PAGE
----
Augmented Reality & Virtual Reality: The Slope of Enlightenment
On April 15, 2013, Google released Google Glass. The response was underwhelming. Consumers who paid the hefty $1,500 price tag to join the Google Glass Explorer Program were introduced to an undersized display, with a lack of accompanying software, which left users with a lower spec head mounted camera and a walking privacy concern. What Google accomplished wasn’t a successful product or revenue stream – but it did make augmented reality a household name. The technology community wondered, was this another frail attempt at a dream that mirrored the failure of virtual reality in the 80s and 90s, or were we now riding the hype cycle?
Flash-forward three years later and we find ourselves at a precipice. Microsoft introduced the Kinect for Xbox not to produce an arguably failed gaming experience, but to refine tracking a physical space for movement. This level of interaction would later be implemented in the Microsoft Hololens. Facebook purchased Oculus Rift for 2 billion USD not to capitalize on their Farmville cash cows, but to make virtual reality commonplace and ready the first adopters and consumers. Google released Cardboard not to provide a novel pizza-box experience, but to democratize virtual reality and take it from a household name to an experience that comes with any new Android phone.
The industry leaders have all completed their R&D projects and the products are being delivered to the beta testers. Oculus has released the commercial CV1, HTC has released the commercial Vive, Microsoft has released the developer edition Hololens and begun work on the Alloy virtual reality headset with Intel, Samsung has packaged Gear VRs with new purchases of Samsung phones, and Lenovo has released a consumer phone with 3D scanning built in. And now, Microsoft has announced Windows Holographic, a virtual reality interface built in to core Windows 10.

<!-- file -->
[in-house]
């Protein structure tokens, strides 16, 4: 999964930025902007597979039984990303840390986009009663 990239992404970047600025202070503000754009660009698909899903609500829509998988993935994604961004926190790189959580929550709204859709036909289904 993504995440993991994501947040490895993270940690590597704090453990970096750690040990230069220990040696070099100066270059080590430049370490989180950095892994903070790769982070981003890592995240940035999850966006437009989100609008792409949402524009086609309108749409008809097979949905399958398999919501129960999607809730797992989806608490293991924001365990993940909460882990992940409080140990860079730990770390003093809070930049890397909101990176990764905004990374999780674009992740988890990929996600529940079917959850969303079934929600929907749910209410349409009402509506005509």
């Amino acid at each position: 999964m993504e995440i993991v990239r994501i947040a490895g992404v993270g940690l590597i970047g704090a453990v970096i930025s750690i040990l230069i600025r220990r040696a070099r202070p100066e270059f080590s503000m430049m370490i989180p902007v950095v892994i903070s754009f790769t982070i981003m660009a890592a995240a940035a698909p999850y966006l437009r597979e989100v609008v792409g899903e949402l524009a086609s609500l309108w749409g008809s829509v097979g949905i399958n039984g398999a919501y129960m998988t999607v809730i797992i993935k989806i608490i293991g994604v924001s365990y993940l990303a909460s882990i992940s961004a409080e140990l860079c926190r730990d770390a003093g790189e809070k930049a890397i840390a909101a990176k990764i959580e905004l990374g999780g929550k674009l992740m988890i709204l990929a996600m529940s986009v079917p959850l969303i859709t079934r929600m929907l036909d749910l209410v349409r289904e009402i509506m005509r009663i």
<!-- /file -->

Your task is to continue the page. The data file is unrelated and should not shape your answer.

Augmented and virtual reality has entered the slope of enlightenment. The leading firms have all announced their plays. The experiences are improving daily and the technological progress has become mind blowing. In the years to come, the medium created by these technologies will drive to the forefront of computer human interaction, replacing the antiquated mouse, keyboard, and display model of a previous age.
The age of augmented and virtual reality is not far.
About the Author:
Graham Leslie is the JBKnowledge Research & Development Team Lead (JBKLabs), which is dedicated to disrupting and accelerating the architecture, engineering, and construction industries by building solutions with emerging technology. Graham is a computer scientist with particular research interests in mixed reality and reality scanning. JBKLabs is available for advisory, research, and custom software development services.